Technology provides us with the opportunity to reach our full potential as people. The real benefit of technology is to be able to to take over areas where the contribution includes analytics, predictive capabilities and routine tasks. The human touch is not easily replicated. I think that fears of robotization, while not unfounded, miss the potential of co-botosization, which is about the man-machine interface to create an optimal performance environment. The question we have to ask is not just what technology can do but what humans can do now that technology is reaching higher capabilities. And the answer to that is creating purpose drive, inclusive and creative work environments where potential can thrive.
One of your famous quotes is: “technology is the lowest form of competitive advantage.” What are your thoughts regarding technology in the workplace?
Technology can be bought, replicated, replaced. The advantages that stem from technology have a really short shelf life. Think about it, if every bank claims to be digital and every business says it is in the business of technology, what is the competitive differentiation? I have this technology today and you will have it by tomorrow. I might have a source code of something special but how do I not know that some kid in a garage is not designing a way to disrupt it over night? If you truly want to stand out as a corporate brand, you have to build competencies where the human touch and human experience are centric.
My focus on Corporate Storytelling is one such area where leaders are able to create a narrative that goes beyond the technology and feature-laden mindset that many leaders have come to adopt. When a company has a strong story at its core and people can connect with it, it does not matter whether today’s trend is cloud computing and tomorrow’s some other technology. Ultimately, technology is an enabler – a very good one but not the most sustainable one. Cutting-edge technology is necessary, but not sufficient, it’s a condition for enterprise success. When it comes to a competitive advantage, people with a cutting-edge mindset and companies with a cutting-edge culture will always supercede cutting-edge technology.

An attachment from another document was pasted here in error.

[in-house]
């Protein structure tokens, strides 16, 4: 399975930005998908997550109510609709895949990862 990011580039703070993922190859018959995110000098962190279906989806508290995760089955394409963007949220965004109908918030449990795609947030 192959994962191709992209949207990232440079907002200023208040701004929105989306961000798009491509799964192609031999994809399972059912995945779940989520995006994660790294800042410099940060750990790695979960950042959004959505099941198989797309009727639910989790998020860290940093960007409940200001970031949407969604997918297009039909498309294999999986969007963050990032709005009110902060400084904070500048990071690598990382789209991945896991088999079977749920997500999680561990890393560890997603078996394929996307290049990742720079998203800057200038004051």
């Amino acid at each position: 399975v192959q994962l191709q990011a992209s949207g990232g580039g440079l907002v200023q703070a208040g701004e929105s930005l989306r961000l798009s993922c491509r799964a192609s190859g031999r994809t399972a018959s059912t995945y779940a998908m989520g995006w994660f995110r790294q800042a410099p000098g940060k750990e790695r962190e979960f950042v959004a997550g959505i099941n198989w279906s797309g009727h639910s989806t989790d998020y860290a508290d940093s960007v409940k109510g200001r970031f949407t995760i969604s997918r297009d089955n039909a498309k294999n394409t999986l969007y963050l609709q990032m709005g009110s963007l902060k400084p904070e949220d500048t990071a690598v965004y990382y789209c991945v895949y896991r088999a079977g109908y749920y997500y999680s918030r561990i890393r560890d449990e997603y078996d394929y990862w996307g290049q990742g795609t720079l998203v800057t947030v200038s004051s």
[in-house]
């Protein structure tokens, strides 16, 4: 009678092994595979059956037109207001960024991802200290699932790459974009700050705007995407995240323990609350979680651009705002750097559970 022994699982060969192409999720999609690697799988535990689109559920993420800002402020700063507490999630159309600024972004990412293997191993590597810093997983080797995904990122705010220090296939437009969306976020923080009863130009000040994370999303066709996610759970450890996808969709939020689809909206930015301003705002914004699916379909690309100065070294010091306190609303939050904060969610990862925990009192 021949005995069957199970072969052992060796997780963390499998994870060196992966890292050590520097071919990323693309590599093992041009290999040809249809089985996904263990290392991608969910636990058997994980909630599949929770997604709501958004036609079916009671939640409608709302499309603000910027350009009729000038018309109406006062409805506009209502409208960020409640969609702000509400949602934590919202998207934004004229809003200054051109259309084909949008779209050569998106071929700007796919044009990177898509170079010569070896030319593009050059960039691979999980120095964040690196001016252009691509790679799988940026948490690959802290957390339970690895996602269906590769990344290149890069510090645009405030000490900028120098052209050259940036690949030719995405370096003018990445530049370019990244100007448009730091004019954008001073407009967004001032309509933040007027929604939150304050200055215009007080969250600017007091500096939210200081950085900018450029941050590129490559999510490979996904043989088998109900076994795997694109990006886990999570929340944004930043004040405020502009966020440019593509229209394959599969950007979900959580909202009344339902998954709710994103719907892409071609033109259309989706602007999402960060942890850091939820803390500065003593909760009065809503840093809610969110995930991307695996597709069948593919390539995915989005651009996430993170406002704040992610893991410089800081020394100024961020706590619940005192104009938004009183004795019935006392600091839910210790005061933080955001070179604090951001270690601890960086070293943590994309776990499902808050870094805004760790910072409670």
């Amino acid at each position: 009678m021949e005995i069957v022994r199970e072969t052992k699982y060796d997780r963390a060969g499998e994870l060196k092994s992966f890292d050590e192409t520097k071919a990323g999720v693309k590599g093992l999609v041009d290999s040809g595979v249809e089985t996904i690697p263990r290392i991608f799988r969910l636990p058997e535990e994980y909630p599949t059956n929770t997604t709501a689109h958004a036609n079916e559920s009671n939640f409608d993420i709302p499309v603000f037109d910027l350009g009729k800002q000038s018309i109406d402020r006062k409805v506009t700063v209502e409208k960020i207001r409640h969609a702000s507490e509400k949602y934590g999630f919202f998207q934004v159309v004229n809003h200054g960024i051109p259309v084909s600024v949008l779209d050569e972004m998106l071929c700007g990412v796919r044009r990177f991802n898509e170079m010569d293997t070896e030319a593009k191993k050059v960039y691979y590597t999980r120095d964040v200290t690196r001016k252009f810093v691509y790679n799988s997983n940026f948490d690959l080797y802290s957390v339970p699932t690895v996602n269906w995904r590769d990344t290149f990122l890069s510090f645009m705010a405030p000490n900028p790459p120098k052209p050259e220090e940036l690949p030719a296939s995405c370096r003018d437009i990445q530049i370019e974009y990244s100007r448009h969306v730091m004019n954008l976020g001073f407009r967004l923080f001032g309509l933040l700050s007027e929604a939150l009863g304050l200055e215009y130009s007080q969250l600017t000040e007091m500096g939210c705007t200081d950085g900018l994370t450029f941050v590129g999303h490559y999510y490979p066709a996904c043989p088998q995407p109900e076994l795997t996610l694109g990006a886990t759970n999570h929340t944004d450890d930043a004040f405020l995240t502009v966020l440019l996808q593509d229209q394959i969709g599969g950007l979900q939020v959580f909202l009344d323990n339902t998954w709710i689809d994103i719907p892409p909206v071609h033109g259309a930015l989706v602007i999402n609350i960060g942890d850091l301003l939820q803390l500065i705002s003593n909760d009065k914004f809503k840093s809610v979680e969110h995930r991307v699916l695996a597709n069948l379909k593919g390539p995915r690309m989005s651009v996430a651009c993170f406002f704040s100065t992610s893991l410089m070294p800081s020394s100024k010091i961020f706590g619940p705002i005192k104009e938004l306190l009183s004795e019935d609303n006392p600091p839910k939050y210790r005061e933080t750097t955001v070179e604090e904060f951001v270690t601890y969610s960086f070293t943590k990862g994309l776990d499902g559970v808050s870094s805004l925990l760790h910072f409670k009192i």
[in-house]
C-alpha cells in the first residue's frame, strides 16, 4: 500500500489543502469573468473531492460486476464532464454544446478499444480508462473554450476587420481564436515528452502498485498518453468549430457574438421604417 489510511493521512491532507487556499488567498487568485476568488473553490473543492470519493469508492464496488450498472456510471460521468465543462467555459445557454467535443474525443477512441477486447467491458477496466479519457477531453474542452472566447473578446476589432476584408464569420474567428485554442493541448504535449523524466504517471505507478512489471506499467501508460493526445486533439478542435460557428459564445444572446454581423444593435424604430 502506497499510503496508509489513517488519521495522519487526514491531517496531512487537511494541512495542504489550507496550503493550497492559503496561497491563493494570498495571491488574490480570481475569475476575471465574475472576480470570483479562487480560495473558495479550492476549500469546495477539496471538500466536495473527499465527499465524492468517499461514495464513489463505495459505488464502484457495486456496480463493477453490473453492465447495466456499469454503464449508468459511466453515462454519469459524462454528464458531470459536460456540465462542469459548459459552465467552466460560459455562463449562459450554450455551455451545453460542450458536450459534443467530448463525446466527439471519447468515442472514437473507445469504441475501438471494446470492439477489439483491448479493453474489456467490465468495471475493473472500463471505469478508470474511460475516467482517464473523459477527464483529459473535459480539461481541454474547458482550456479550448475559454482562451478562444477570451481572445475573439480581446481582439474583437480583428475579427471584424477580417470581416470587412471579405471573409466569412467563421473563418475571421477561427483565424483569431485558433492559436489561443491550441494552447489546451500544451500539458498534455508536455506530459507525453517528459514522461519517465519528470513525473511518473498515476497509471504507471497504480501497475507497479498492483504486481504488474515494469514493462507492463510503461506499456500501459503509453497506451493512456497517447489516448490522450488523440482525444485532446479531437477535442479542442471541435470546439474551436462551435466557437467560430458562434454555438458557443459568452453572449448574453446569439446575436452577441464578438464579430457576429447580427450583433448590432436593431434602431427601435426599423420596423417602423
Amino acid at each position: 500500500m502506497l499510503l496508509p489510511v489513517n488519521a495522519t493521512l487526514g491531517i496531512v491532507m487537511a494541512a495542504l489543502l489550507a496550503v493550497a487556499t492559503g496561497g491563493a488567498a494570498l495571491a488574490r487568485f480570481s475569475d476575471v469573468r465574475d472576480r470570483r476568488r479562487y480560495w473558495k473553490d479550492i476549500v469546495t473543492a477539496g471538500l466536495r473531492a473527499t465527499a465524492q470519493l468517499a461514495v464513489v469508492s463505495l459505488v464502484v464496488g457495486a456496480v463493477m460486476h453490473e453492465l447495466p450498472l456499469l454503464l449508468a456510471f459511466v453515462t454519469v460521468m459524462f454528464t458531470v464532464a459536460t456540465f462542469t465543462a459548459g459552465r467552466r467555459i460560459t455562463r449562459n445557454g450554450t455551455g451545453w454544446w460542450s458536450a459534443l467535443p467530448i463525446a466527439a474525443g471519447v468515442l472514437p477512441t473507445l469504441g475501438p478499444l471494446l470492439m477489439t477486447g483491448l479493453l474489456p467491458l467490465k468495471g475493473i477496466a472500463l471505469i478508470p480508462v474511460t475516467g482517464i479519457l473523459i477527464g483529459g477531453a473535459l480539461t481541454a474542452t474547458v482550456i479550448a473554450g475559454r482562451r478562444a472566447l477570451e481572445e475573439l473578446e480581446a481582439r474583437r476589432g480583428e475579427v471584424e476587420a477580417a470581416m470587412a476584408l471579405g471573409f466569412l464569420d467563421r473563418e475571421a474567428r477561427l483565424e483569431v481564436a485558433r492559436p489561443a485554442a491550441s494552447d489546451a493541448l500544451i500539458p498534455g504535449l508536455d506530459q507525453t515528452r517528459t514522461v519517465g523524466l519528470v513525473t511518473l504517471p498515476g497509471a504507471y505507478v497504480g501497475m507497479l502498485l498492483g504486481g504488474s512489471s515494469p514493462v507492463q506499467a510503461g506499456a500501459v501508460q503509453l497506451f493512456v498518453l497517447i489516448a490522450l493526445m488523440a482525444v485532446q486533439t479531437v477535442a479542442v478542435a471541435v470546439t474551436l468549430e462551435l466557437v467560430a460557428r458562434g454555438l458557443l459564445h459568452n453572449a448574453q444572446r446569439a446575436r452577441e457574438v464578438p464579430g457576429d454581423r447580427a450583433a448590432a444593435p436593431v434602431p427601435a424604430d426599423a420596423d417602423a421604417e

Why do you think that companies should put more effort into helping their employees build their thought leadership online?
It is about having your tribe speak for you. Trust is at an all-time low. People want to hear from real people. They trust their friends and networks more than they trust your brand. Your people have something to say, and helping them develop thought leadership capabilities and letting them shine speaks volumes for your brand. Most companies are too scared to think about what will go wrong, but I have to ask: what if it goes right ? There are systems and processes which, when put in place, can help you leverage Employee Advocacy at it best. Think of employees as brand ambassadors and you will be able to have a far greater reach for your brand than if you stuck with old and hierarchical methods of market outreach. Helping employees become ambassadors on social media via content creation and content sharing is a powerful way to build their thought leadership.
Dr. Tanvi Gautam, is the founder of Leadershift Inc, a global consulting & training firm helping leaders transition from the age of hierarchies to the age of networks. She is the winner of the Game changer award (Workforce Magazine, US), a TEDX speaker and Asia’s first certified business storytelling coach. She is quoted and published in Forbes.com, Harvard Business Review, Business Times, Economic Times, Business Manager. Follow her on Twitter.